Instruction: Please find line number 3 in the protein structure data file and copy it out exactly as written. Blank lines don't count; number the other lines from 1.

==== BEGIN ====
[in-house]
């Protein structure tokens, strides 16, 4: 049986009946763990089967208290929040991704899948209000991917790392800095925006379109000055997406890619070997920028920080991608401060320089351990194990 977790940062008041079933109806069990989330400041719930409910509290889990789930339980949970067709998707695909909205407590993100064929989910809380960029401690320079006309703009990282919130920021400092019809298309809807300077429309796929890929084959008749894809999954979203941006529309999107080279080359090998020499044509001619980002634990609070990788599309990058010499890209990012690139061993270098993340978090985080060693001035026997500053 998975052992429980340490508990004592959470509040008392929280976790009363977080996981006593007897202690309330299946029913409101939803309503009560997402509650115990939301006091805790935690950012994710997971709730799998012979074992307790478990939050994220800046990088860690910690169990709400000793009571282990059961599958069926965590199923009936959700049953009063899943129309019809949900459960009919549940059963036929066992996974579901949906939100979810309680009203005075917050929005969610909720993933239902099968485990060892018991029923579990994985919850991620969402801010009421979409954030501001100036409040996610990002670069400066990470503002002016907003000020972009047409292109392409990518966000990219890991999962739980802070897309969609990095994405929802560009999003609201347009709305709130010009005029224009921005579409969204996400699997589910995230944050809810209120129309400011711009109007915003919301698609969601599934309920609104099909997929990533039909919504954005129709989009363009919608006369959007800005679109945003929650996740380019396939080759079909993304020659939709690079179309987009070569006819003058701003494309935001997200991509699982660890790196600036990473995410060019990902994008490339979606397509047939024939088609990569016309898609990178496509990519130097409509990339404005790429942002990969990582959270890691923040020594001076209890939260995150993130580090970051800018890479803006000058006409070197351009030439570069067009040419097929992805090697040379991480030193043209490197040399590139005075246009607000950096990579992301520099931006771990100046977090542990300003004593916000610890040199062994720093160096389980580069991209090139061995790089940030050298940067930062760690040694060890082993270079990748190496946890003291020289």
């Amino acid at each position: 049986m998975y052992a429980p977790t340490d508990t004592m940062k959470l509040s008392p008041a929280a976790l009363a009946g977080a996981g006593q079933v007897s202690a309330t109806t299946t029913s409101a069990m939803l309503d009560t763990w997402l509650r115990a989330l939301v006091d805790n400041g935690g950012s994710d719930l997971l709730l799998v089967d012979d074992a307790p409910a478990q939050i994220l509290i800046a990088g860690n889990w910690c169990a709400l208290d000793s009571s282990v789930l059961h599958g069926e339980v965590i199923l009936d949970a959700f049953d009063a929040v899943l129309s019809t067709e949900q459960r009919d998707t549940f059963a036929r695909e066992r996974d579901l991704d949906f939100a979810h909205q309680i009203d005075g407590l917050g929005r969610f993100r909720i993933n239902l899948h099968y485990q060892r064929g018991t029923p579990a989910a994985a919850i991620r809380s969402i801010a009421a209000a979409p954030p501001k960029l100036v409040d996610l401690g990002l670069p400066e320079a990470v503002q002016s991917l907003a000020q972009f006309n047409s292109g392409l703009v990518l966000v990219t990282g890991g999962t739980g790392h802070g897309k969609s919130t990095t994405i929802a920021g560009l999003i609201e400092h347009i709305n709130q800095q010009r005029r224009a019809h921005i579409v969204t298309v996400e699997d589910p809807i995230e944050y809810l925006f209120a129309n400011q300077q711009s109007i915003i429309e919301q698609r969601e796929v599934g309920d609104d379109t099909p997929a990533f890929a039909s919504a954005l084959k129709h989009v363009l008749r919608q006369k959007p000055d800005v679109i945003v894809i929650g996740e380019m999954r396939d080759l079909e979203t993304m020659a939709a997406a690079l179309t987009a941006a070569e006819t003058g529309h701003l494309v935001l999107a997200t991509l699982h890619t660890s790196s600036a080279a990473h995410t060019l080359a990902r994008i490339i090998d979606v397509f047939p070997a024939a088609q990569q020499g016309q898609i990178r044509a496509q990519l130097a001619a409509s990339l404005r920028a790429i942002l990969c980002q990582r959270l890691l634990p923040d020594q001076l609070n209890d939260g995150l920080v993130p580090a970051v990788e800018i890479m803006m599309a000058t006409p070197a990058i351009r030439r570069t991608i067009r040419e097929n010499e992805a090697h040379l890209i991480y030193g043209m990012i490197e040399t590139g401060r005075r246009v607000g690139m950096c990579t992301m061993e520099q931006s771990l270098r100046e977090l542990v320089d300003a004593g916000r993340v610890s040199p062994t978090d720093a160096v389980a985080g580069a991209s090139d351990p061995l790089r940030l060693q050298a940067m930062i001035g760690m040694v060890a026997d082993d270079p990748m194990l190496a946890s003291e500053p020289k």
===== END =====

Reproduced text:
């Amino acid at each position: 049986m998975y052992a429980p977790t340490d508990t004592m940062k959470l509040s008392p008041a929280a976790l009363a009946g977080a996981g006593q079933v007897s202690a309330t109806t299946t029913s409101a069990m939803l309503d009560t763990w997402l509650r115990a989330l939301v006091d805790n400041g935690g950012s994710d719930l997971l709730l799998v089967d012979d074992a307790p409910a478990q939050i994220l509290i800046a990088g860690n889990w910690c169990a709400l208290d000793s009571s282990v789930l059961h599958g069926e339980v965590i199923l009936d949970a959700f049953d009063a929040v899943l129309s019809t067709e949900q459960r009919d998707t549940f059963a036929r695909e066992r996974d579901l991704d949906f939100a979810h909205q309680i009203d005075g407590l917050g929005r969610f993100r909720i993933n239902l899948h099968y485990q060892r064929g018991t029923p579990a989910a994985a919850i991620r809380s969402i801010a009421a209000a979409p954030p501001k960029l100036v409040d996610l401690g990002l670069p400066e320079a990470v503002q002016s991917l907003a000020q972009f006309n047409s292109g392409l703009v990518l966000v990219t990282g890991g999962t739980g790392h802070g897309k969609s919130t990095t994405i929802a920021g560009l999003i609201e400092h347009i709305n709130q800095q010009r005029r224009a019809h921005i579409v969204t298309v996400e699997d589910p809807i995230e944050y809810l925006f209120a129309n400011q300077q711009s109007i915003i429309e919301q698609r969601e796929v599934g309920d609104d379109t099909p997929a990533f890929a039909s919504a954005l084959k129709h989009v363009l008749r919608q006369k959007p000055d800005v679109i945003v894809i929650g996740e380019m999954r396939d080759l079909e979203t993304m020659a939709a997406a690079l179309t987009a941006a070569e006819t003058g529309h701003l494309v935001l999107a997200t991509l699982h890619t660890s790196s600036a080279a990473h995410t060019l080359a990902r994008i490339i090998d979606v397509f047939p070997a024939a088609q990569q020499g016309q898609i990178r044509a496509q990519l130097a001619a409509s990339l404005r920028a790429i942002l990969c980002q990582r959270l890691l634990p923040d020594q001076l609070n209890d939260g995150l920080v993130p580090a970051v990788e800018i890479m803006m599309a000058t006409p070197a990058i351009r030439r570069t991608i067009r040419e097929n010499e992805a090697h040379l890209i991480y030193g043209m990012i490197e040399t590139g401060r005075r246009v607000g690139m950096c990579t992301m061993e520099q931006s771990l270098r100046e977090l542990v320089d300003a004593g916000r993340v610890s040199p062994t978090d720093a160096v389980a985080g580069a991209s090139d351990p061995l790089r940030l060693q050298a940067m930062i001035g760690m040694v060890a026997d082993d270079p990748m194990l190496a946890s003291e500053p020289k």